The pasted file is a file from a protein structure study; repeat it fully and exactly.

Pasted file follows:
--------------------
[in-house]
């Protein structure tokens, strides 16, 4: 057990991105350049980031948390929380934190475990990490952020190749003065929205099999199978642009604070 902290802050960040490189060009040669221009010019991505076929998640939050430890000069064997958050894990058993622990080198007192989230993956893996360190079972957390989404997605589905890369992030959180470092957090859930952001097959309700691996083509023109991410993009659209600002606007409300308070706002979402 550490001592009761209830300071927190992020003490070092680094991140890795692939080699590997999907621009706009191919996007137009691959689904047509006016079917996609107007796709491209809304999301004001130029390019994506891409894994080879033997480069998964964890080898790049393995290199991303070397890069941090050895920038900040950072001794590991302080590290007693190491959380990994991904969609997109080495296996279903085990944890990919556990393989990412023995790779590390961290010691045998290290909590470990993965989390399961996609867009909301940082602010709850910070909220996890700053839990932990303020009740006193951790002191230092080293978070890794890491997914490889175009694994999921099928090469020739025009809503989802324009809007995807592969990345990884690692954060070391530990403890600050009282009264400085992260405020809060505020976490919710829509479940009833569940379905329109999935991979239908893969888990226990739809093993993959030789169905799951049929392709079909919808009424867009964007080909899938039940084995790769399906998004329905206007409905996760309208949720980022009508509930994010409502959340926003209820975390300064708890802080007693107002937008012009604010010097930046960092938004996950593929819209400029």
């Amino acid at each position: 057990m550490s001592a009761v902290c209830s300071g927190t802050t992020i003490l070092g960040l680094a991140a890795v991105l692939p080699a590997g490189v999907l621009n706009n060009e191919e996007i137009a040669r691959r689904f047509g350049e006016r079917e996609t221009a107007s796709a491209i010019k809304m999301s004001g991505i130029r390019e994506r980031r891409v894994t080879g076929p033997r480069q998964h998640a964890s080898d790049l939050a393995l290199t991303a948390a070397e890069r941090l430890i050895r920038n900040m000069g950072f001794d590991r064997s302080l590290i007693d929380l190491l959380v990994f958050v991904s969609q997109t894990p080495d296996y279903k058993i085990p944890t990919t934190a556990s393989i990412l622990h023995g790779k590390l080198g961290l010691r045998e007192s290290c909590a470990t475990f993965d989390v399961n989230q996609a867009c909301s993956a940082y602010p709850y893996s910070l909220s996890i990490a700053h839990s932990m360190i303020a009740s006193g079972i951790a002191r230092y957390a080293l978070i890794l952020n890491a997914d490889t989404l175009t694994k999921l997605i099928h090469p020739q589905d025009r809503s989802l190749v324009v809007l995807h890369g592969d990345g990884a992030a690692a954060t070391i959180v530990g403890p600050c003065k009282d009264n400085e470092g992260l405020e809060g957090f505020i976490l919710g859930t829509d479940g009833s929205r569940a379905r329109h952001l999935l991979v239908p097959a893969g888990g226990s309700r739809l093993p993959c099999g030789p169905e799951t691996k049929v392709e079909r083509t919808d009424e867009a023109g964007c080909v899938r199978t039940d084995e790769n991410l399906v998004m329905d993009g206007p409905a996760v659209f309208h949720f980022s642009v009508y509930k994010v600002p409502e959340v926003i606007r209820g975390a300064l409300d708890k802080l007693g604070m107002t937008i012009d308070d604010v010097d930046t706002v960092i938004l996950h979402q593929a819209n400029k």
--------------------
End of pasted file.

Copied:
[in-house]
């Protein structure tokens, strides 16, 4: 057990991105350049980031948390929380934190475990990490952020190749003065929205099999199978642009604070 902290802050960040490189060009040669221009010019991505076929998640939050430890000069064997958050894990058993622990080198007192989230993956893996360190079972957390989404997605589905890369992030959180470092957090859930952001097959309700691996083509023109991410993009659209600002606007409300308070706002979402 550490001592009761209830300071927190992020003490070092680094991140890795692939080699590997999907621009706009191919996007137009691959689904047509006016079917996609107007796709491209809304999301004001130029390019994506891409894994080879033997480069998964964890080898790049393995290199991303070397890069941090050895920038900040950072001794590991302080590290007693190491959380990994991904969609997109080495296996279903085990944890990919556990393989990412023995790779590390961290010691045998290290909590470990993965989390399961996609867009909301940082602010709850910070909220996890700053839990932990303020009740006193951790002191230092080293978070890794890491997914490889175009694994999921099928090469020739025009809503989802324009809007995807592969990345990884690692954060070391530990403890600050009282009264400085992260405020809060505020976490919710829509479940009833569940379905329109999935991979239908893969888990226990739809093993993959030789169905799951049929392709079909919808009424867009964007080909899938039940084995790769399906998004329905206007409905996760309208949720980022009508509930994010409502959340926003209820975390300064708890802080007693107002937008012009604010010097930046960092938004996950593929819209400029």
């Amino acid at each position: 057990m550490s001592a009761v902290c209830s300071g927190t802050t992020i003490l070092g960040l680094a991140a890795v991105l692939p080699a590997g490189v999907l621009n706009n060009e191919e996007i137009a040669r691959r689904f047509g350049e006016r079917e996609t221009a107007s796709a491209i010019k809304m999301s004001g991505i130029r390019e994506r980031r891409v894994t080879g076929p033997r480069q998964h998640a964890s080898d790049l939050a393995l290199t991303a948390a070397e890069r941090l430890i050895r920038n900040m000069g950072f001794d590991r064997s302080l590290i007693d929380l190491l959380v990994f958050v991904s969609q997109t894990p080495d296996y279903k058993i085990p944890t990919t934190a556990s393989i990412l622990h023995g790779k590390l080198g961290l010691r045998e007192s290290c909590a470990t475990f993965d989390v399961n989230q996609a867009c909301s993956a940082y602010p709850y893996s910070l909220s996890i990490a700053h839990s932990m360190i303020a009740s006193g079972i951790a002191r230092y957390a080293l978070i890794l952020n890491a997914d490889t989404l175009t694994k999921l997605i099928h090469p020739q589905d025009r809503s989802l190749v324009v809007l995807h890369g592969d990345g990884a992030a690692a954060t070391i959180v530990g403890p600050c003065k009282d009264n400085e470092g992260l405020e809060g957090f505020i976490l919710g859930t829509d479940g009833s929205r569940a379905r329109h952001l999935l991979v239908p097959a893969g888990g226990s309700r739809l093993p993959c099999g030789p169905e799951t691996k049929v392709e079909r083509t919808d009424e867009a023109g964007c080909v899938r199978t039940d084995e790769n991410l399906v998004m329905d993009g206007p409905a996760v659209f309208h949720f980022s642009v009508y509930k994010v600002p409502e959340v926003i606007r209820g975390a300064l409300d708890k802080l007693g604070m107002t937008i012009d308070d604010v010097d930046t706002v960092i938004l996950h979402q593929a819209n400029k």